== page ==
Come As He Is


Perhaps as we come as we are into worship, we might, instead, purposefully come as he is.  Come to worship reflecting the glory of God and the holiness of God and the love of God.  If we come more humbly, I predict that we will leave more lifted up than ever…

4 Then the man brought me by way of the north gate to the front of the temple. I looked and saw the glory of the Lord filling the temple of the Lord, and I fell facedown.

5 The Lord said to me, “Son of man, look carefully, listen closely and give attention to everything I tell you concerning all the regulations and instructions regarding the temple of the Lord.
Ezekiel 44:4-5

9 But you are a chosen people, a royal priesthood, a holy nation, God’s special possession, that you may declare the praises of him who called you out of darkness into his wonderful light.
1Peter 2:9

8 Come near to God and he will come near to you. Wash your hands, you sinners, and purify your hearts, you double-minded. 9 Grieve, mourn and wail. Change your laughter to mourning and your joy to gloom. 10 Humble yourselves before the Lord, and he will lift you up
James 4:8-10

When God restored Israel and rebuilt the temple after the exile in the time of Ezekiel, he gave very specific instructions about how temple worship should take place and how the priests were to function. The presence of God in this vision filled the temple and God’s holiness and his glory demand our attention and precision in our worship.  Really?

That doesn’t sound like worship today.  It’s a very come as you are culture of worship today.  Maybe we are missing something. Maybe we are misreading come as you are, which is a call to the seeker and the unchurched to come from the place at which they stand to God.

God will welcome you to his kingdom from wherever you are because he loves you and he intends to transform you and your life.  Come as you are.  That’s true.

When God was restoring his temple and his worship in Ezekiel’s time, he set forth the instructions for the priests with great detail.  Too much detail.  What do you mean, too much?  I mean, have a look at Ezekiel 44-45.  The detail there is similar to the detail spelled out the first time worship was going to happen back in Exodus and Leviticus.  Didn’t they already know all this stuff?  Why would God need to provide detailed, precise instructions for worship again?

Because the people wandered. They disobeyed.  They thought their ways were okay.  Israel had turned worship into a come as you are standard of coming before God.  They had the wrong people doing the wrong things contrary to what God had told them.  And so God set out to make it all holy again like it was the beginning of worship.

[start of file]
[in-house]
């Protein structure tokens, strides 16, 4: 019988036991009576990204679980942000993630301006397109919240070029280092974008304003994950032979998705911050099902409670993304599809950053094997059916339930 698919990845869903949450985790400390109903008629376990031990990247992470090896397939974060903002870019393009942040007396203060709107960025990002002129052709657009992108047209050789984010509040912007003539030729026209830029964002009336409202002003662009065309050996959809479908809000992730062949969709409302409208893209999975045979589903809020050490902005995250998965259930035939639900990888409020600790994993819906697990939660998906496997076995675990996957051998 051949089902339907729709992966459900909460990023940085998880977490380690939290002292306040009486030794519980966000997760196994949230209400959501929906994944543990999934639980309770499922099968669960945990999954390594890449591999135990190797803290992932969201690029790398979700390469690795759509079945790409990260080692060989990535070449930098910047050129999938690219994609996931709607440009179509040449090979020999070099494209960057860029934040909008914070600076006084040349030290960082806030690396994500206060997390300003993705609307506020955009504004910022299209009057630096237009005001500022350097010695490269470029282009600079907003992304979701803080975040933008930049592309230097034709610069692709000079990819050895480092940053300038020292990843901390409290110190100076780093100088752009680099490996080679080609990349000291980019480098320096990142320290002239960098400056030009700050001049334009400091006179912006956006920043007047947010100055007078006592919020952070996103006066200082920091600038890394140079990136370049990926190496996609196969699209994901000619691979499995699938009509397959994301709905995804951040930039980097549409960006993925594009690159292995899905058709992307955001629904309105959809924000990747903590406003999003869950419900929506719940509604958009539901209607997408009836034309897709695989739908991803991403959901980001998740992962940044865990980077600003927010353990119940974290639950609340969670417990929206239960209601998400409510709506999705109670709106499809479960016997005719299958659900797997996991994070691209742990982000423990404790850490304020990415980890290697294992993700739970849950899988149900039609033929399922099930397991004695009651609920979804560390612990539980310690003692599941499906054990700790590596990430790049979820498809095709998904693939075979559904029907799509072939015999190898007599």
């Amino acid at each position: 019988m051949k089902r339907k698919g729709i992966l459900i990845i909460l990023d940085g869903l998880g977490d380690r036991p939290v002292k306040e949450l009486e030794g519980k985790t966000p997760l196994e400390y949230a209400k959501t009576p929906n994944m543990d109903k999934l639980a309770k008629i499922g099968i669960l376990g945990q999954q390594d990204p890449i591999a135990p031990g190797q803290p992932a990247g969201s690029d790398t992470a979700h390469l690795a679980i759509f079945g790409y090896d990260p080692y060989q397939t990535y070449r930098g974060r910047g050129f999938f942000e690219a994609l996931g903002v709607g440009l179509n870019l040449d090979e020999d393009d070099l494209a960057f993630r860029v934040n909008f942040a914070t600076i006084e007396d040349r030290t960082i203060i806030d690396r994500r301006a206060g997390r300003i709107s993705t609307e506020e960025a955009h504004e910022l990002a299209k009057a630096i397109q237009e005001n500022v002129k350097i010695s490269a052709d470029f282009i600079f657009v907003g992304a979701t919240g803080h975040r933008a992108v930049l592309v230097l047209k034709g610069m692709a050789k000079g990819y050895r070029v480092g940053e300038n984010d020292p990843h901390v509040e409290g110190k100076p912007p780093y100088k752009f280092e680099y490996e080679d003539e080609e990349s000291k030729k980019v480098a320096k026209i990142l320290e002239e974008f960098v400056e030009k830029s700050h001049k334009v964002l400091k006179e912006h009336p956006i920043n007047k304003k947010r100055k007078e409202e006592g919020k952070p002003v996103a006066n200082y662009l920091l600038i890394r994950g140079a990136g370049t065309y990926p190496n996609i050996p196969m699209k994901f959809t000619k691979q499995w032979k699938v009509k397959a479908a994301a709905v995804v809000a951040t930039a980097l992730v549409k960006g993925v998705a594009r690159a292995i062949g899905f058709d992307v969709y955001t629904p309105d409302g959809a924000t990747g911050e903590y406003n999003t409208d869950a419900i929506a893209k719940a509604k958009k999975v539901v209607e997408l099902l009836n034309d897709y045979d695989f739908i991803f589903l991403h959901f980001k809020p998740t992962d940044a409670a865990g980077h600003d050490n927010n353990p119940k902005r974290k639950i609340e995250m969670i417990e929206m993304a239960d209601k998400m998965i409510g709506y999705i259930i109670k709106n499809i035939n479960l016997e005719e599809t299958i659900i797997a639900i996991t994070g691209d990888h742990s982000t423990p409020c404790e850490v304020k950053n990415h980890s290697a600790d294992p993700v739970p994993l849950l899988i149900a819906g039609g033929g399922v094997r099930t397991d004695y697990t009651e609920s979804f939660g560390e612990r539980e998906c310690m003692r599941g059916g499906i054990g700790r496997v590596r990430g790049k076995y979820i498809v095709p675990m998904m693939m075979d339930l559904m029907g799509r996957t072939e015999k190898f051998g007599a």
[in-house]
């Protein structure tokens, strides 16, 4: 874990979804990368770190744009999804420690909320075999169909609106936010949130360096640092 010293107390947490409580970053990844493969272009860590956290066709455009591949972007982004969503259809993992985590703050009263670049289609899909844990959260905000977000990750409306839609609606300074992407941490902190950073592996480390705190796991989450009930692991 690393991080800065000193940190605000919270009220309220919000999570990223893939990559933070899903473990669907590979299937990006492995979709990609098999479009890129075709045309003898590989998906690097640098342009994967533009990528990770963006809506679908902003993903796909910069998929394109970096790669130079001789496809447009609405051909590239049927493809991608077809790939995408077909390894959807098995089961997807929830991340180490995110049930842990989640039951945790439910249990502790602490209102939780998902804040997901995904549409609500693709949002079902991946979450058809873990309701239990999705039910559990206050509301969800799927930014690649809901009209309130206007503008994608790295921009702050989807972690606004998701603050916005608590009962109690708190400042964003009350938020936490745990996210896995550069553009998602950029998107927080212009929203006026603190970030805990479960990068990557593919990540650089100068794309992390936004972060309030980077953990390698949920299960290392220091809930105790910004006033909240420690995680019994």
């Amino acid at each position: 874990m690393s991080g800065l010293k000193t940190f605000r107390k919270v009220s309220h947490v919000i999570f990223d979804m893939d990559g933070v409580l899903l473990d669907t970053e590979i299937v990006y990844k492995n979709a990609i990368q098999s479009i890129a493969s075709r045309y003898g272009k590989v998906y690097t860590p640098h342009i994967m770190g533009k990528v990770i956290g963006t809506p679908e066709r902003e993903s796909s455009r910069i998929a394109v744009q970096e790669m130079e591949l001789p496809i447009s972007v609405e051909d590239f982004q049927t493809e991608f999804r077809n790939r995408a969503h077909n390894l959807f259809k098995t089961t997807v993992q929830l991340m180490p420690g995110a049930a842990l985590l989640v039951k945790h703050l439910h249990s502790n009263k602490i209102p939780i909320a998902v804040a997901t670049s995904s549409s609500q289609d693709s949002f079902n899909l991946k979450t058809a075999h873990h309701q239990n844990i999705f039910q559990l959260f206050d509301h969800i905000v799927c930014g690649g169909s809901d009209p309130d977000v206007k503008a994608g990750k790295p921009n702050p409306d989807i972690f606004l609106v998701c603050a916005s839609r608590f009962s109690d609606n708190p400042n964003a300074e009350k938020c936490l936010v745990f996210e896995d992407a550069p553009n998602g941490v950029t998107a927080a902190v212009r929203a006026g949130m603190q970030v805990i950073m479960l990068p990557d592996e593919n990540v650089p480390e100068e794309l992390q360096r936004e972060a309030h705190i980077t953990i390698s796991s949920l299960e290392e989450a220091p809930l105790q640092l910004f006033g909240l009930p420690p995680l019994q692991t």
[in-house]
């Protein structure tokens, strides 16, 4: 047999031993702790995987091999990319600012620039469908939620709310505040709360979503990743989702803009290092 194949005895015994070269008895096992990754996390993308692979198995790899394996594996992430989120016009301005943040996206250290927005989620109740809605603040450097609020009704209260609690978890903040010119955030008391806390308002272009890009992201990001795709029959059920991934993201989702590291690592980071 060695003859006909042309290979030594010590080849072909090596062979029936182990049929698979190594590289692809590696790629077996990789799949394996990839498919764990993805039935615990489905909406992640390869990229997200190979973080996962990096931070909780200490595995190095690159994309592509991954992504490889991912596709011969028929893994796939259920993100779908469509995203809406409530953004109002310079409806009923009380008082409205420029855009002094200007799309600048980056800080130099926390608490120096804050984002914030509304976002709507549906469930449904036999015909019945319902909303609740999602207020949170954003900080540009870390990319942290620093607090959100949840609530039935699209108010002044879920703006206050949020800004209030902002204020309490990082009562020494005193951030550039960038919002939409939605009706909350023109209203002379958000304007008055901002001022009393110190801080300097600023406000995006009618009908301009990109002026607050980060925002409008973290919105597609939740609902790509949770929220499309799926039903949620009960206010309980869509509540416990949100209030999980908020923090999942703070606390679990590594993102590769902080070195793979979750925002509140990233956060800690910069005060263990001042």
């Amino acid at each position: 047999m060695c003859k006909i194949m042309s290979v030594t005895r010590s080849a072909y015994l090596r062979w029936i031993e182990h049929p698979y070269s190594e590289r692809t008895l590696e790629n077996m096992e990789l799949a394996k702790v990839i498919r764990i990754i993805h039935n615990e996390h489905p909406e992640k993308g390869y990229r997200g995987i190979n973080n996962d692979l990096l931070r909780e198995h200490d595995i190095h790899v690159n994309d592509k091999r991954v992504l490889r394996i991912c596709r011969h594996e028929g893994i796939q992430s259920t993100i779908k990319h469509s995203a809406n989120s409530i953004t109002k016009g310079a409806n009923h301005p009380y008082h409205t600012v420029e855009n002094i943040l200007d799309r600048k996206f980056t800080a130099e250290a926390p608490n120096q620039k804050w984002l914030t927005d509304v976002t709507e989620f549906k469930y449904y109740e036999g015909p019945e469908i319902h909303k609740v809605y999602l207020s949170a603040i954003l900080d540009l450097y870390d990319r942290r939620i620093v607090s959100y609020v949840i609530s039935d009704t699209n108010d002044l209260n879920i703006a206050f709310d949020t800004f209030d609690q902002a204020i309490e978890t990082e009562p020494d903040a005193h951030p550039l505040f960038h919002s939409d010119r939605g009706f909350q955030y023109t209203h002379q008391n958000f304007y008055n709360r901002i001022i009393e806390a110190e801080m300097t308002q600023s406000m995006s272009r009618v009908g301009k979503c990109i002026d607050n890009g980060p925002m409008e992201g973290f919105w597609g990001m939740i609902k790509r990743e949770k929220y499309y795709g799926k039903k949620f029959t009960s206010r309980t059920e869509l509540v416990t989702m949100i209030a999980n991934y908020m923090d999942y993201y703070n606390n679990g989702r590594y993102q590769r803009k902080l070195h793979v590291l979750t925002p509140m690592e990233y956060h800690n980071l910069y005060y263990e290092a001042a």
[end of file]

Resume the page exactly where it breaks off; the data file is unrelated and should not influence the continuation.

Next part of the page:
Thank God that he allows us to go back to the beginning.  We get a redo. We can have a restart.  And we need one. Whenever we wander we need one.  We need a restart in the grace of God.

We are the royal priesthood of God today.  Jesus has made us to be the priests who have direct interaction with God (like the priests of old) with no need for anyone else on earth to intercede for us.  The Holy Spirit intercedes for us (Romans 8:26) with groans of prayer, and Jesus intercedes for us (Romans 8:343) at the right hand of the Father. These intercessions happen in heaven itself.  On earth, we are the priests.

And as we think and reflect on our worship, and how we might wander and get sloppy in our expressions and precision in worship, perhaps we need to reset and restart our worship attitude.  Perhaps we need to wash our hands and purify our hearts to consecrate ourselves.  We are not held to the same levitical standards of consecration, because Jesus makes us clean and holy before God.  We ought to, however, consider how our worship declares the praises of him who called us out of darkness into his wonderful light.

And perhaps as we come as we are, we might, instead, come as he is.  Come to worship reflecting the glory of God and the holiness of God and the love of God.  We will come much more humbly and I believe we will leave much more lifted up.

Amen.

Marc Kinna

 

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